DUI checkpoints are used by law enforcement officers to check the sobriety of drivers passing through particular areas, and have the added benefit of being a way to discourage drunk driving altogether. These checkpoints are typically used on days in which large numbers of intoxicated drivers are expected to hit the road, such as holiday weekends.
But are these types of checkpoints actually legal in Texas? Here’s some background and information about the legality of DUI checkpoints from a criminal lawyer in Lubbock, TX.
Assessing the legality of DUI checkpoints
DUI checkpoints have been frequently challenged in court, with the primary challenge being that they violate the Fourth Amendment to the U.S. Constitution (which forbids unreasonable searches and seizures). However, there are still plenty of states that permit DUI checkpoints. The United States Supreme Court, as well as individual state supreme courts, have typically approved DUI checkpoints so long as they publicly release the dates, times and locations of these checkpoints in advance, and if the following conditions are met:
- There is a minimal level of intrusion to drivers passing through the checkpoint
- The state is able to clearly demonstrate an interest in protecting the public at large from potentially intoxicated drivers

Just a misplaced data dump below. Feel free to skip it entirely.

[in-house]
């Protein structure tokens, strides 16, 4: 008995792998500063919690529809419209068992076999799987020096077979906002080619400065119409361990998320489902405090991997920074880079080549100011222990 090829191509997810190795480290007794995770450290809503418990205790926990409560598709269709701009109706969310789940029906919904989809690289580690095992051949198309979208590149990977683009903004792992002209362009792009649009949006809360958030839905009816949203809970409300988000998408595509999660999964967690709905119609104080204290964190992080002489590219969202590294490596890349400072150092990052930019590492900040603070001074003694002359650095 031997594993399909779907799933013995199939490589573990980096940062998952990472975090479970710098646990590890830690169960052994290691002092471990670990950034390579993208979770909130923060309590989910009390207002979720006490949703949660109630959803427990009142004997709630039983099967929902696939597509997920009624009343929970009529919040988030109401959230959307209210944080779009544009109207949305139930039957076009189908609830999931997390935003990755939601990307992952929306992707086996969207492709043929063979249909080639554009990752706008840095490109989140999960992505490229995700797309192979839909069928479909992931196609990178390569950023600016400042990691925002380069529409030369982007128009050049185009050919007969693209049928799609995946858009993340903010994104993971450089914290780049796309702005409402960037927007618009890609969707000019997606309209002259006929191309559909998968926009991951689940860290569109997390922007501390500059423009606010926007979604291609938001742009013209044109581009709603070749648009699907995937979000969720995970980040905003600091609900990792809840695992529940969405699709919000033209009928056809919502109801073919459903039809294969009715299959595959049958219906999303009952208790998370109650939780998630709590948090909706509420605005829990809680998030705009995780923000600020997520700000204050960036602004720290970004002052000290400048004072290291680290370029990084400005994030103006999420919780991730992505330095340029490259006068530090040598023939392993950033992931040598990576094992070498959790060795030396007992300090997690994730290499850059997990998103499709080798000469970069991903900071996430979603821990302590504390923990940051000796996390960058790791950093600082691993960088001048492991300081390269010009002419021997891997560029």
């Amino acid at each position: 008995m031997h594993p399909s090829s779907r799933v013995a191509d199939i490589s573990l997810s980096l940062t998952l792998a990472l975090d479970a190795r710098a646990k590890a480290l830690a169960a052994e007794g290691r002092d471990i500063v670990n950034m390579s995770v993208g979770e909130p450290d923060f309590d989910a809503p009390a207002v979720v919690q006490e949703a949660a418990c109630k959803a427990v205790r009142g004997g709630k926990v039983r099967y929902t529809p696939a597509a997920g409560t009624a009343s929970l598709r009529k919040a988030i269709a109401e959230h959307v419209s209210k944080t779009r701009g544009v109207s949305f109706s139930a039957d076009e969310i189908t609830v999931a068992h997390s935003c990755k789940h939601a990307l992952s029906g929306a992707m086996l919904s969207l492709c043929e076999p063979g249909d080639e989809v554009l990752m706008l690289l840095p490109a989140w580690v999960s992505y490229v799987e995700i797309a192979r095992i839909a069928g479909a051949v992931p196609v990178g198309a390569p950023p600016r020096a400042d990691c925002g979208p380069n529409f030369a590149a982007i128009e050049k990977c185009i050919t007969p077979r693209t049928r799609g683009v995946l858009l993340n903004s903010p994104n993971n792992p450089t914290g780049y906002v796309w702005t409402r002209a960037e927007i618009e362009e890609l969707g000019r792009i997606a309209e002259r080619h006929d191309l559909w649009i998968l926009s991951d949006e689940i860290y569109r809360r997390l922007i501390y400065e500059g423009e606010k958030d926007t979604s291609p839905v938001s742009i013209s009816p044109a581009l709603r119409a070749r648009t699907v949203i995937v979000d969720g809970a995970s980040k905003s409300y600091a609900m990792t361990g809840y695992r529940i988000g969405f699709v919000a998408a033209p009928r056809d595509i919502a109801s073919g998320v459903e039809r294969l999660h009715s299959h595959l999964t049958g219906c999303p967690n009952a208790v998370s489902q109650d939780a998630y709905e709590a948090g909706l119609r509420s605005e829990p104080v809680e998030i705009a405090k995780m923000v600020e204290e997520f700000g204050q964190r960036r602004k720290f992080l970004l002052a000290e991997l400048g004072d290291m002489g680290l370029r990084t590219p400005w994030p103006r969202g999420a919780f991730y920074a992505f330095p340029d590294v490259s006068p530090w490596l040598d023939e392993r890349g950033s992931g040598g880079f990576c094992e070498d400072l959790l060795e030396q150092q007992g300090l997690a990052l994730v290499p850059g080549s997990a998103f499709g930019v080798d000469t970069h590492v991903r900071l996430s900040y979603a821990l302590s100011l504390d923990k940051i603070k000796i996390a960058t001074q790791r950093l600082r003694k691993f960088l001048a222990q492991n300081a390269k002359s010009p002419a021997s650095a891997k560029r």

- The state can provide evidence indicating the effectiveness of DUI checkpoints in promoting greater public safety and preventing the incidence of drunk driving
But again, you must keep in mind that every state has its own rules. In Texas, DUI checkpoints have not been approved by the state’s courts. In fact, the Texas Court of Criminal Appeals ruled in 1991 that DUI checkpoints violate drivers’ Fourth Amendment rights, meaning they are unconstitutional.
This means if you’ve been stopped and/or arrested at a DUI checkpoint in Texas, it is important to consult with a criminal attorney in Lubbock, TX as soon as possible, because that would constitute a violation of your rights in the state.
Keep in mind, though, that police officers in the state are allowed to detain anyone they have reason to believe is driving while intoxicated. If they see a driver exhibiting classic symptoms of drunk driving, such as slurred speech, red eyes or alcohol on their breath, and then that individual fails a field sobriety test, it is likely the officer will require them to take a breathalyzer test. You are allowed to refuse to take a test, but it will be held against you in your ensuing criminal trial.
For more information, contact a criminal lawyer in Lubbock, TX today at the Law Office of Rob Biggers.
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Categorised in: DWI